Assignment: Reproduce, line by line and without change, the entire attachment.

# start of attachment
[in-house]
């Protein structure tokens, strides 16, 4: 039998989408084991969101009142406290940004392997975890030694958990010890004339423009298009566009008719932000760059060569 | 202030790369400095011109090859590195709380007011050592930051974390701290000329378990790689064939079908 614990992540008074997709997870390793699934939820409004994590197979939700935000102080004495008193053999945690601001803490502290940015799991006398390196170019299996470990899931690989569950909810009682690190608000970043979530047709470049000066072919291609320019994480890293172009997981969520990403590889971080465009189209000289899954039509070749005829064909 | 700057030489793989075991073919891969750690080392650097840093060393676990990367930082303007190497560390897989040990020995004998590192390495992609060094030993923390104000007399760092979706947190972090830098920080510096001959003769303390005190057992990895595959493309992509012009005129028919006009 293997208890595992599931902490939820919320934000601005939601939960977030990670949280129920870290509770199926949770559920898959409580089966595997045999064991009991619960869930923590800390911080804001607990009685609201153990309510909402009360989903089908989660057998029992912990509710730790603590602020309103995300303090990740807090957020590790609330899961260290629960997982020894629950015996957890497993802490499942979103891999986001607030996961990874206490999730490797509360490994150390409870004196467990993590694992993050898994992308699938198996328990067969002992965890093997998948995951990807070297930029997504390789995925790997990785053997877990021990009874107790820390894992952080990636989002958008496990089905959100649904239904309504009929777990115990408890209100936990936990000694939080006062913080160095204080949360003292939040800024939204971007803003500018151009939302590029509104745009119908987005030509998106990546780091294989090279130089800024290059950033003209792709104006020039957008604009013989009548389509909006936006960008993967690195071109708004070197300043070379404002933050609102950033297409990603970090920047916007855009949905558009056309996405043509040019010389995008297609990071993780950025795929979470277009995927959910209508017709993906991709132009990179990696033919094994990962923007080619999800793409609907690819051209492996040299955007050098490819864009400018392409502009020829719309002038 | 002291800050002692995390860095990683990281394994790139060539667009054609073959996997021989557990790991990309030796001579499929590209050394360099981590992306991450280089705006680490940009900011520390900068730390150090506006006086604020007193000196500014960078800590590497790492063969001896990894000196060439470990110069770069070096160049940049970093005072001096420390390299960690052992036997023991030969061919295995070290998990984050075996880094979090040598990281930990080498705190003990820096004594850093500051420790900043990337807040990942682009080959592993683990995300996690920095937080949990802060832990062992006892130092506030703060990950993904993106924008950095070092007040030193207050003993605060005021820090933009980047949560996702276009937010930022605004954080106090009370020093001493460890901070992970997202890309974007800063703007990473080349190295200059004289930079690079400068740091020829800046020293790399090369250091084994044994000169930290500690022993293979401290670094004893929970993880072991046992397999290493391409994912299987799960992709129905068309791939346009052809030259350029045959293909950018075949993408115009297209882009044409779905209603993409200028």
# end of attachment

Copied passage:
[in-house]
């Protein structure tokens, strides 16, 4: 039998989408084991969101009142406290940004392997975890030694958990010890004339423009298009566009008719932000760059060569 | 202030790369400095011109090859590195709380007011050592930051974390701290000329378990790689064939079908 614990992540008074997709997870390793699934939820409004994590197979939700935000102080004495008193053999945690601001803490502290940015799991006398390196170019299996470990899931690989569950909810009682690190608000970043979530047709470049000066072919291609320019994480890293172009997981969520990403590889971080465009189209000289899954039509070749005829064909 | 700057030489793989075991073919891969750690080392650097840093060393676990990367930082303007190497560390897989040990020995004998590192390495992609060094030993923390104000007399760092979706947190972090830098920080510096001959003769303390005190057992990895595959493309992509012009005129028919006009 293997208890595992599931902490939820919320934000601005939601939960977030990670949280129920870290509770199926949770559920898959409580089966595997045999064991009991619960869930923590800390911080804001607990009685609201153990309510909402009360989903089908989660057998029992912990509710730790603590602020309103995300303090990740807090957020590790609330899961260290629960997982020894629950015996957890497993802490499942979103891999986001607030996961990874206490999730490797509360490994150390409870004196467990993590694992993050898994992308699938198996328990067969002992965890093997998948995951990807070297930029997504390789995925790997990785053997877990021990009874107790820390894992952080990636989002958008496990089905959100649904239904309504009929777990115990408890209100936990936990000694939080006062913080160095204080949360003292939040800024939204971007803003500018151009939302590029509104745009119908987005030509998106990546780091294989090279130089800024290059950033003209792709104006020039957008604009013989009548389509909006936006960008993967690195071109708004070197300043070379404002933050609102950033297409990603970090920047916007855009949905558009056309996405043509040019010389995008297609990071993780950025795929979470277009995927959910209508017709993906991709132009990179990696033919094994990962923007080619999800793409609907690819051209492996040299955007050098490819864009400018392409502009020829719309002038 | 002291800050002692995390860095990683990281394994790139060539667009054609073959996997021989557990790991990309030796001579499929590209050394360099981590992306991450280089705006680490940009900011520390900068730390150090506006006086604020007193000196500014960078800590590497790492063969001896990894000196060439470990110069770069070096160049940049970093005072001096420390390299960690052992036997023991030969061919295995070290998990984050075996880094979090040598990281930990080498705190003990820096004594850093500051420790900043990337807040990942682009080959592993683990995300996690920095937080949990802060832990062992006892130092506030703060990950993904993106924008950095070092007040030193207050003993605060005021820090933009980047949560996702276009937010930022605004954080106090009370020093001493460890901070992970997202890309974007800063703007990473080349190295200059004289930079690079400068740091020829800046020293790399090369250091084994044994000169930290500690022993293979401290670094004893929970993880072991046992397999290493391409994912299987799960992709129905068309791939346009052809030259350029045959293909950018075949993408115009297209882009044409779905209603993409200028």